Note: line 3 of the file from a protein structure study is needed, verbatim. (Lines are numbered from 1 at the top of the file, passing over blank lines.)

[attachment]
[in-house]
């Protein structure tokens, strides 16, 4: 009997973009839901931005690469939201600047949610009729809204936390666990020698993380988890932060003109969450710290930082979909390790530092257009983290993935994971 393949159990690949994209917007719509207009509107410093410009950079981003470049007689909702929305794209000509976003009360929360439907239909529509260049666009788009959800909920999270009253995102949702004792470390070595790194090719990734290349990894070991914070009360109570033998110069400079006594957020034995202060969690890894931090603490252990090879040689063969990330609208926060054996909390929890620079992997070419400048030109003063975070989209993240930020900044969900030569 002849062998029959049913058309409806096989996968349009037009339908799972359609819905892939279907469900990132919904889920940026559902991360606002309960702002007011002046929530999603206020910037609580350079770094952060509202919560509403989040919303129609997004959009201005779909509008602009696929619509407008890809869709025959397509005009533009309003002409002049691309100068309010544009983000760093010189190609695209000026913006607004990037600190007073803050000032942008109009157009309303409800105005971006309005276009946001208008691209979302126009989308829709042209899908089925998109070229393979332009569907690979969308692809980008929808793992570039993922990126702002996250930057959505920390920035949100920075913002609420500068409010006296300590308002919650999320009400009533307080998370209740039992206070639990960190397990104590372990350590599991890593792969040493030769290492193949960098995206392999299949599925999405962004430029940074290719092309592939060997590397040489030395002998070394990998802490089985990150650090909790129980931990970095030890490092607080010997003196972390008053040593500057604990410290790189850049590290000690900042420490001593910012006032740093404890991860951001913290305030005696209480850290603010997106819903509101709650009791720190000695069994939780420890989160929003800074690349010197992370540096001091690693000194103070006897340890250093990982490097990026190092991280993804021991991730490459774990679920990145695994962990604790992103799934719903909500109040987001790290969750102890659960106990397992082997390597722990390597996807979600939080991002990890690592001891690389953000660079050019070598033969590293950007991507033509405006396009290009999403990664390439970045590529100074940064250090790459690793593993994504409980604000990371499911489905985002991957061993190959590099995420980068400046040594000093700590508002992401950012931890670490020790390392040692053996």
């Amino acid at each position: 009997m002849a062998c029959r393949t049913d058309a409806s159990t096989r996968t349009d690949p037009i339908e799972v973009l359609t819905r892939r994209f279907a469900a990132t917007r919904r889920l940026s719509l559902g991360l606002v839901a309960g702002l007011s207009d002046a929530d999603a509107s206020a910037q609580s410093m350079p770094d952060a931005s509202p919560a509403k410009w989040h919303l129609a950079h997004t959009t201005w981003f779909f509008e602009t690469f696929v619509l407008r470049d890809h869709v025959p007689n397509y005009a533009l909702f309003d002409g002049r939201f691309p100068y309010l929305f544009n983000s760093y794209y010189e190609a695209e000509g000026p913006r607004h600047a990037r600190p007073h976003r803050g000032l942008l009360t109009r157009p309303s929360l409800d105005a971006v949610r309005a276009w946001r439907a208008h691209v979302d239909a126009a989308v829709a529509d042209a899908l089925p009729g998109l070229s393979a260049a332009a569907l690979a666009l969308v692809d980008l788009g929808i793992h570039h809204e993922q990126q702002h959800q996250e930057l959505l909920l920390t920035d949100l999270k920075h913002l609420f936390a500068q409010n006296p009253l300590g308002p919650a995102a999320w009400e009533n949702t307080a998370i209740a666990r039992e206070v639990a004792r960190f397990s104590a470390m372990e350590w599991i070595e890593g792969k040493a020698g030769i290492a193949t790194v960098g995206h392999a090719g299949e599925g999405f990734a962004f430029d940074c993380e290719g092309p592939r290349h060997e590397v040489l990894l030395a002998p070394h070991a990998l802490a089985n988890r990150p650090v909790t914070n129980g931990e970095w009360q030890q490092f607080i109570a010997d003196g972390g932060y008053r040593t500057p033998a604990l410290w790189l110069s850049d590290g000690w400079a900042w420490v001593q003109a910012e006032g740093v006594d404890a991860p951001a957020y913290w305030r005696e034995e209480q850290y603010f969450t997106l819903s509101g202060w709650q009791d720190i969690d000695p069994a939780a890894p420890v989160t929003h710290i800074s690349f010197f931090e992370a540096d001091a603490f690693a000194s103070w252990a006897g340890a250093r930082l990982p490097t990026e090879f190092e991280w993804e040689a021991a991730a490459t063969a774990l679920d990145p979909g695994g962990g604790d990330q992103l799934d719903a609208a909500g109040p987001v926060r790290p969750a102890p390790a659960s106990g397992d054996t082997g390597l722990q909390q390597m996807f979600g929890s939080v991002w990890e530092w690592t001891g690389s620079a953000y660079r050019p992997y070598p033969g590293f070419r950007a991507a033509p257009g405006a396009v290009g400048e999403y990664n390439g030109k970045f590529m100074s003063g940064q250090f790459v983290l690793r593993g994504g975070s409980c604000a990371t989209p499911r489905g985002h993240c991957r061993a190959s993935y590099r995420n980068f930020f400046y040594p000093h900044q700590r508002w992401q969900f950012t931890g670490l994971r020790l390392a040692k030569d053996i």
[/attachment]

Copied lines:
């Amino acid at each position: 009997m002849a062998c029959r393949t049913d058309a409806s159990t096989r996968t349009d690949p037009i339908e799972v973009l359609t819905r892939r994209f279907a469900a990132t917007r919904r889920l940026s719509l559902g991360l606002v839901a309960g702002l007011s207009d002046a929530d999603a509107s206020a910037q609580s410093m350079p770094d952060a931005s509202p919560a509403k410009w989040h919303l129609a950079h997004t959009t201005w981003f779909f509008e602009t690469f696929v619509l407008r470049d890809h869709v025959p007689n397509y005009a533009l909702f309003d002409g002049r939201f691309p100068y309010l929305f544009n983000s760093y794209y010189e190609a695209e000509g000026p913006r607004h600047a990037r600190p007073h976003r803050g000032l942008l009360t109009r157009p309303s929360l409800d105005a971006v949610r309005a276009w946001r439907a208008h691209v979302d239909a126009a989308v829709a529509d042209a899908l089925p009729g998109l070229s393979a260049a332009a569907l690979a666009l969308v692809d980008l788009g929808i793992h570039h809204e993922q990126q702002h959800q996250e930057l959505l909920l920390t920035d949100l999270k920075h913002l609420f936390a500068q409010n006296p009253l300590g308002p919650a995102a999320w009400e009533n949702t307080a998370i209740a666990r039992e206070v639990a004792r960190f397990s104590a470390m372990e350590w599991i070595e890593g792969k040493a020698g030769i290492a193949t790194v960098g995206h392999a090719g299949e599925g999405f990734a962004f430029d940074c993380e290719g092309p592939r290349h060997e590397v040489l990894l030395a002998p070394h070991a990998l802490a089985n988890r990150p650090v909790t914070n129980g931990e970095w009360q030890q490092f607080i109570a010997d003196g972390g932060y008053r040593t500057p033998a604990l410290w790189l110069s850049d590290g000690w400079a900042w420490v001593q003109a910012e006032g740093v006594d404890a991860p951001a957020y913290w305030r005696e034995e209480q850290y603010f969450t997106l819903s509101g202060w709650q009791d720190i969690d000695p069994a939780a890894p420890v989160t929003h710290i800074s690349f010197f931090e992370a540096d001091a603490f690693a000194s103070w252990a006897g340890a250093r930082l990982p490097t990026e090879f190092e991280w993804e040689a021991a991730a490459t063969a774990l679920d990145p979909g695994g962990g604790d990330q992103l799934d719903a609208a909500g109040p987001v926060r790290p969750a102890p390790a659960s106990g397992d054996t082997g390597l722990q909390q390597m996807f979600g929890s939080v991002w990890e530092w690592t001891g690389s620079a953000y660079r050019p992997y070598p033969g590293f070419r950007a991507a033509p257009g405006a396009v290009g400048e999403y990664n390439g030109k970045f590529m100074s003063g940064q250090f790459v983290l690793r593993g994504g975070s409980c604000a990371t989209p499911r489905g985002h993240c991957r061993a190959s993935y590099r995420n980068f930020f400046y040594p000093h900044q700590r508002w992401q969900f950012t931890g670490l994971r020790l390392a040692k030569d053996i």